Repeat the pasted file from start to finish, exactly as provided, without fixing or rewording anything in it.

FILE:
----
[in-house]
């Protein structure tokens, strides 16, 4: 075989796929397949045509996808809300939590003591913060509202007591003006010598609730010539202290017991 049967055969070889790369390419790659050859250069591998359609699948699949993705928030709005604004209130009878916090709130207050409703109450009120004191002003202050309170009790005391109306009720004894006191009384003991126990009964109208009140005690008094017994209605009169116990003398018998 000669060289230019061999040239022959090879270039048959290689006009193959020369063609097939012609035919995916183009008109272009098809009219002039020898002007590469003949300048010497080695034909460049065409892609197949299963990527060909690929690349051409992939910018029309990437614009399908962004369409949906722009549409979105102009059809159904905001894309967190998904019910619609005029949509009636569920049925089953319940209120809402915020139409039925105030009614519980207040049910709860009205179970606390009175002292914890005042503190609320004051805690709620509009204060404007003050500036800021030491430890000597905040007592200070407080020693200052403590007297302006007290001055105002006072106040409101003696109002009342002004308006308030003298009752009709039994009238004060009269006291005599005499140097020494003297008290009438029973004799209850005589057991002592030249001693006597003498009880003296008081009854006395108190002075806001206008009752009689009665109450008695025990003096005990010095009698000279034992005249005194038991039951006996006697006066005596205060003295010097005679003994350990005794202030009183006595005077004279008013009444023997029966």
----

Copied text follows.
[in-house]
């Protein structure tokens, strides 16, 4: 075989796929397949045509996808809300939590003591913060509202007591003006010598609730010539202290017991 049967055969070889790369390419790659050859250069591998359609699948699949993705928030709005604004209130009878916090709130207050409703109450009120004191002003202050309170009790005391109306009720004894006191009384003991126990009964109208009140005690008094017994209605009169116990003398018998 000669060289230019061999040239022959090879270039048959290689006009193959020369063609097939012609035919995916183009008109272009098809009219002039020898002007590469003949300048010497080695034909460049065409892609197949299963990527060909690929690349051409992939910018029309990437614009399908962004369409949906722009549409979105102009059809159904905001894309967190998904019910619609005029949509009636569920049925089953319940209120809402915020139409039925105030009614519980207040049910709860009205179970606390009175002292914890005042503190609320004051805690709620509009204060404007003050500036800021030491430890000597905040007592200070407080020693200052403590007297302006007290001055105002006072106040409101003696109002009342002004308006308030003298009752009709039994009238004060009269006291005599005499140097020494003297008290009438029973004799209850005589057991002592030249001693006597003498009880003296008081009854006395108190002075806001206008009752009689009665109450008695025990003096005990010095009698000279034992005249005194038991039951006996006697006066005596205060003295010097005679003994350990005794202030009183006595005077004279008013009444023997029966």